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Addition of Vincristine, Topotecan, and Cyclophosphamide to Five-Drug Interval-Compressed Chemotherapy for Ewing Sarcoma


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As reported in the Journal of Clinical Oncology by Leavey et al, the phase III Children’s Oncology Group AEWS1031 trial showed no improvement in event-free or overall survival with the addition of vincristine, topotecan, and cyclophosphamide (VTC) to standard five-drug interval-compressed chemotherapy in previously untreated patients with nonmetastatic Ewing sarcoma. However, estimated survival rates were the highest reported to date in this setting.

Study Details

The multicenter trial included 629 eligible patients (median age = 13 years, range = 0–34 years, 83% < 18 years). They were randomly assigned between November 2010 and January 2016 to receive standard 5-drug interval-compressed chemotherapy with vincristine, doxorubicin, and cyclophosphamide (VDC) and ifosfamide and etoposide (IE) for 17 cycles (standard group, n = 309) or 5 cycles of VTC within the 17 cycles of chemotherapy (experimental group, n = 320).

All patients received 6 cycles of induction therapy (12 weeks) and 11 cycles of consolidation therapy (22 weeks). The standard group received five cycles of VDC, four cycles of vincristine and cyclophosphamide (VC), and eight cycles of IE. In addition to five cycles of VTC, the experimental group received five cycles of VDC and seven cycles of IE.

The primary outcome measures were event-free and overall survival. Data were current through September 2020.

While VTC added to five-drug interval-compressed chemotherapy did not improve survival, these outcomes represent the best survival estimates to date for patients with previously untreated nonmetastatic Ewing sarcoma.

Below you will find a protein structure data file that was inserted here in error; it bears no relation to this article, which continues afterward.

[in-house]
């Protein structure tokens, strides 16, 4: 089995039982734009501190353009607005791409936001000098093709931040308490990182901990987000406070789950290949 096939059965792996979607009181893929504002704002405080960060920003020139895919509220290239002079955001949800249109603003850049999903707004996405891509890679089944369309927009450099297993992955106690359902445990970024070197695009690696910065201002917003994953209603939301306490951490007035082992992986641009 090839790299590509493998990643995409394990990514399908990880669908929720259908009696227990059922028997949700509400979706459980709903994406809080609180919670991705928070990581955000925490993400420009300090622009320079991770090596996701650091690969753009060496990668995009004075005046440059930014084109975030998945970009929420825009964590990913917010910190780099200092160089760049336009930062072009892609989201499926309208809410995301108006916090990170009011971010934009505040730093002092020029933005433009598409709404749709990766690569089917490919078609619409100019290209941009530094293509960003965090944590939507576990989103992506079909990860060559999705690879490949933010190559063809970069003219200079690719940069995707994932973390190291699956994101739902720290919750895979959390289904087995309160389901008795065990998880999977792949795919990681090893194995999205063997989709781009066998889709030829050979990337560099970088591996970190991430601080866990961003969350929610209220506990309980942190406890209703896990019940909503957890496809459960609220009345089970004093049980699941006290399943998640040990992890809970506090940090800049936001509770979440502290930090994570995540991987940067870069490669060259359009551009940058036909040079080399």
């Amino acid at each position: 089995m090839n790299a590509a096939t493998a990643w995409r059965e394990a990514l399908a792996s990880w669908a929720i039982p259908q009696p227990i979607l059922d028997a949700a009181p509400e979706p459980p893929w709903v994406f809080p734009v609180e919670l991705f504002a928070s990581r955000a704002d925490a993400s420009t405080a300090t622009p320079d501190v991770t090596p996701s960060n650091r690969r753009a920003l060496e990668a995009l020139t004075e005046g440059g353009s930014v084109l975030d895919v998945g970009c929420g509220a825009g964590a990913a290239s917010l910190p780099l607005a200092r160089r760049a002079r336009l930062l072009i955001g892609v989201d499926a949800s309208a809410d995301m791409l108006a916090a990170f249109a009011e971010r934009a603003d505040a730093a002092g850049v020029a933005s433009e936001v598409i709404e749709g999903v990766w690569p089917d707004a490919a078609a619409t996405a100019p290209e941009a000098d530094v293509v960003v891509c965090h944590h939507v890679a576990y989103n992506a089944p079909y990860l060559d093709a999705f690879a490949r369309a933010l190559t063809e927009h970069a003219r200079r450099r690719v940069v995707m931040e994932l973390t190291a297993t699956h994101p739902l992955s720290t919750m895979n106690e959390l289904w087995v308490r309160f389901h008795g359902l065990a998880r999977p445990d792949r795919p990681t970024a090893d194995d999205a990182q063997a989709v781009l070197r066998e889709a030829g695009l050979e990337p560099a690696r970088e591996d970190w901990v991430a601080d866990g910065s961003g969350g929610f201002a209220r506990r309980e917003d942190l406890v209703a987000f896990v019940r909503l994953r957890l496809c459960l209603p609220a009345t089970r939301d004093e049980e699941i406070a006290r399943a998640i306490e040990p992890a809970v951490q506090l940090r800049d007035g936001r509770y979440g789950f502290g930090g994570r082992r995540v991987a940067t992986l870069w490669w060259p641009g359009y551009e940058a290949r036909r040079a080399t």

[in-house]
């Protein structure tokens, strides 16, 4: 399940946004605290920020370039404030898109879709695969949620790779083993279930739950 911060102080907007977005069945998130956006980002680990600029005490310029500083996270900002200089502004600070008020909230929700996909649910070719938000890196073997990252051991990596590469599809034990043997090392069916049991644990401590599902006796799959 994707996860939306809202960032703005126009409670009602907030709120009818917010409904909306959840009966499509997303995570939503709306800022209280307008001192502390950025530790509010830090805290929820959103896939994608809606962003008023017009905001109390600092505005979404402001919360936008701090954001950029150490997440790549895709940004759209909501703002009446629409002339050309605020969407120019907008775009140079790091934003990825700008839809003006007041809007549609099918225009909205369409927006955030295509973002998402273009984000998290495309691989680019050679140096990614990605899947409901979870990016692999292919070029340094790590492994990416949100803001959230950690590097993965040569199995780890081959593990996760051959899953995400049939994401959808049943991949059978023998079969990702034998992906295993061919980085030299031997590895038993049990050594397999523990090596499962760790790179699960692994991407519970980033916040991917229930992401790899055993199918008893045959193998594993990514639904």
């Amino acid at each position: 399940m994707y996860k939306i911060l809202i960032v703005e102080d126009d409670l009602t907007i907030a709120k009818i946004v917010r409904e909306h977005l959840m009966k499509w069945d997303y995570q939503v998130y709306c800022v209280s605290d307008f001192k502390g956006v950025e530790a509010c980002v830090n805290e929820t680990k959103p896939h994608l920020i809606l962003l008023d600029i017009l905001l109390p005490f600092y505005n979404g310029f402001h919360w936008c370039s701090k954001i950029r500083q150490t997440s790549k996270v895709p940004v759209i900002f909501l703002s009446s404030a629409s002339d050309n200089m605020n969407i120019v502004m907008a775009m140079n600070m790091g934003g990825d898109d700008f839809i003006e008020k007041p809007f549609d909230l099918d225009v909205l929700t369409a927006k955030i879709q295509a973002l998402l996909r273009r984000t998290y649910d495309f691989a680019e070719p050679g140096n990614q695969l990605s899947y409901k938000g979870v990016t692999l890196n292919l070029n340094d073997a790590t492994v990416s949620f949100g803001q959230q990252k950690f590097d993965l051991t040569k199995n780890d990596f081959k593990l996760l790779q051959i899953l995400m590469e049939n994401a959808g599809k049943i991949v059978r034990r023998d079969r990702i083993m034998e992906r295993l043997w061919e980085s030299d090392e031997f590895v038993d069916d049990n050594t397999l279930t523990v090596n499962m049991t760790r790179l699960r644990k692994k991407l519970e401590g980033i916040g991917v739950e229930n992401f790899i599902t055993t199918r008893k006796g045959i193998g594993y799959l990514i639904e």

— Leavey et al

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Key Findings

Among all patients, estimated 5-year event-free survival and overall survival were 78% (95% confidence interval [CI] = 75%–81%) and 87% (95% CI = 84%–90%), respectively.

Event-free survival at 5 years was 79% (95% CI = 74%–83%) in the experimental group vs 78% (95% CI = 72%–82%) in the standard group (hazard ratio [HR] = 0.86, 95% CI = 0.62–1.2, P = .192).

Overall survival at 5 years was 88% (95% CI = 84%–91%) in the experimental group vs 86% (95% CI = 82%–90%) in the standard group (HR = 0.81, 95% CI = 0.54–1.2, P = .159).

For event-free survival among all patients, no significant associations with age or primary site of disease were observed; 5-year rates were 75%, 78%, and 85% among patients with pelvic, nonpelvic bone, and extraosseous primary tumors, respectively, and 79% and 75% among patients aged <18 and ≥ 18 years, respectively. Tumor volume ≥ 200 mL vs < 200 mL was associated with poorer event-free survival, with 5-year rates of 71% vs 81% (HR = 1.63, 95% CI = 1.16–2.31, P = .005).

For overall survival among all patients, no significant association with primary site of disease was observed, with 5-year rates of 87%, 85%, and 92% among patients with pelvic, nonpelvic bone, and extraosseous primary sites. Age ≥ 18 years was associated with poorer overall survival vs age < 18 years, with 5-year rates of 78% vs 89% (HR = 1.84, 95% CI = 1.15–2.96, P = .00993).

The investigators concluded, “While VTC added to five-drug interval-compressed chemotherapy did not improve survival, these outcomes represent the best survival estimates to date for patients with previously untreated nonmetastatic Ewing sarcoma.”

Patrick J. Leavey, MD, of the University of Texas Southwestern Medical Center, Dallas, is the corresponding author for the Journal of Clinical Oncology article.

Disclosure: The study was supported by grants from the National Clinical Trials Network and St. Baldrick’s Foundation. For full disclosures of the study authors, visit ascopubs.org.

The content in this post has not been reviewed by the American Society of Clinical Oncology, Inc. (ASCO®) and does not necessarily reflect the ideas and opinions of ASCO®.
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